While Joe Biden and gun control activists are celebrating the signing of the first new gun control legislation in decades at the White House today, a new poll from Pew Research shows the vast majority of Americans think the new law will have little effect on violent crime.
In fact, just 7% of respondents said they expect the new restrictions will do “a lot” to reduce “gun violence,” and more than 1/3rd of those surveyed say they don’t expect the new laws will have any positive impact whatsoever.
Despite that, Pew found that the new laws are still supported by a majority of Americans, including a plurality of Republicans.
By about three-to-one, more Americans approve than disapprove of the gun bill passed by Congress and signed into law by Biden on June 25. Nearly two-thirds of Americans approve of the bill (64%), with about three-in-ten strongly approving (32%). Just two-in-ten Americans (21%) disapprove of the bill, including 11% who strongly disapprove; 15% of the public is not sure of their view of the law.
About six-in-ten White (64%), Black (63%) and Hispanic (63%) adults approve of the law, as does a larger majority (75%) of Asian Americans.
Majorities of adults across age groups approve of the law, with about two-in-ten disapproving across all age groups. Older Americans (those ages 65 and older) are somewhat more likely to express approval of the law than are younger adults, though this difference is largely attributable to younger adults being less likely to express an opinion (for instance, 22% of adults under 30 say they are not sure, compared with just 8% of adults 65 and older).
Adults with a college degree are more likely to approve of the law than those with less formal education. A slim majority of adults with no college experience (56%) and about six-in-ten of those with some college experience (62%) approve of the law. Larger majorities of those with a bachelor’s degree (72%) and with postgraduate degrees (78%) approve. While just 13% of those with postgraduate degrees disapprove, a quarter of adults with no college experience (25%) disapprove of the law.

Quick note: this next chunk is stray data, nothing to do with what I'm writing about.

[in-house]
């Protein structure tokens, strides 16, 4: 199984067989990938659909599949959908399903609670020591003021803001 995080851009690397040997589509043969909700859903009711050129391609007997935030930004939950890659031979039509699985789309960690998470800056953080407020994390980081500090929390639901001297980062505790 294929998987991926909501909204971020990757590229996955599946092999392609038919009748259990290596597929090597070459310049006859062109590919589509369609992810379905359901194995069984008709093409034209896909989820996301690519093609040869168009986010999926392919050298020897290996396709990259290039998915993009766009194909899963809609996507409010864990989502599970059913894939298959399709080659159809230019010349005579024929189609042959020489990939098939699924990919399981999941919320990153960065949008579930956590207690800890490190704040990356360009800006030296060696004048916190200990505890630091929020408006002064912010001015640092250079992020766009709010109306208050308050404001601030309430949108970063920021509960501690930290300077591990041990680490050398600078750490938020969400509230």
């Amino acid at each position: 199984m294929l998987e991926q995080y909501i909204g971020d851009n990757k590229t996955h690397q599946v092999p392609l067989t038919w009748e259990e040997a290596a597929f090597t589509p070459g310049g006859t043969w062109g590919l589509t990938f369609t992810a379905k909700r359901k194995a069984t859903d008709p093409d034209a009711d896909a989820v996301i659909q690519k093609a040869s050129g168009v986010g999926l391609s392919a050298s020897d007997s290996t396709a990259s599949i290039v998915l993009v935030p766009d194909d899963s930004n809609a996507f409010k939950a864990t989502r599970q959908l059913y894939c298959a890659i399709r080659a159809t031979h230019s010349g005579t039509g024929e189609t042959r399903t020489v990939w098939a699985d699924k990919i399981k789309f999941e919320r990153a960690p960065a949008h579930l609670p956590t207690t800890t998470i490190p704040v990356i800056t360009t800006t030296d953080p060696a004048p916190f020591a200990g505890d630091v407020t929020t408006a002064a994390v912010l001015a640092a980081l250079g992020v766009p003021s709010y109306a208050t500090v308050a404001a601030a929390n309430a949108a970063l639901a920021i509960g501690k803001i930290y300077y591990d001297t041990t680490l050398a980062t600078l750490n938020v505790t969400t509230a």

In both parties, more approve than disapprove of the new legislation, but support is substantially higher among Democrats than Republicans. Eight-in-ten Democrats approve, with just 9% disapproving; by contrast, about half of Republicans (47%) approve while 35% disapprove. Conservative Republicans are split: 43% disapprove of the bill (including 23% who strongly disapprove), and 42% approve (9% strongly). Moderate Republicans approve of the legislation by more than two-to-one: 55% approve, 22% disapprove.
Pew doesn’t separate independent voters into their own category, but those numbers for Republicans and GOP-leaners (which would include independents) aren’t great for Second Amendment activists. 80% approval among Democrats is to be expected, but seeing almost half of Republicans say they approve of the bill even if they don’t expect it to be of much use is a troubling sign that pro-2A forces aren’t talking to these ostensible allies in a way that resonates with them.
Pew does have slightly better news for pro-gun activists when it comes to Americans’ attitudes towards gun control and the Second Amendment in general, however.
Since the turn of the century, the percentage of those Americans who say it’s more important to “control gun ownership” than protect the right to own a gun has declined by 14 points, while support for protecting our Second Amendment rights has increased by 18 points. For most of the past decade, however, we’ve basically been a 50/50 country when it comes to that question, and based on the increasing partisan split seen on the right that probably won’t be changing anytime soon, even with a fair number of Republicans expressing support for the deal signed into law by Joe Biden a couple of weeks ago.
The rise in violent crime in most U.S. cities over the past two years is undoubtably having an impact on the public polling on guns, gun control, and “gun violence,” and while Bidenflation and economic woes are by far the most pressing issues on the minds of voters this year, Republicans who’d prefer to ignore the concerns about crime and public safety are being shortsighted. That doesn’t mean they have to embrace an anti-gun agenda or even try to “compromise” on watered-down gun control legislation. It simply means they need to offer up targeted strategies that are proven to work to reduce crime without infringing on the rights of law-abiding citizens. Right now voters are mostly hearing about “solutions” that involve new restrictions on legal gun owners, but there are plenty of strategies and tactics out there that have made a real impact and could be easily replicated. Unless we do a much better job of talking about and promoting those initiatives, however, many Americans (especially non-gun owners) simply won’t know that they exist and are more likely to default to at least being open to “commonsense” and “reasonable” measures that are anything but.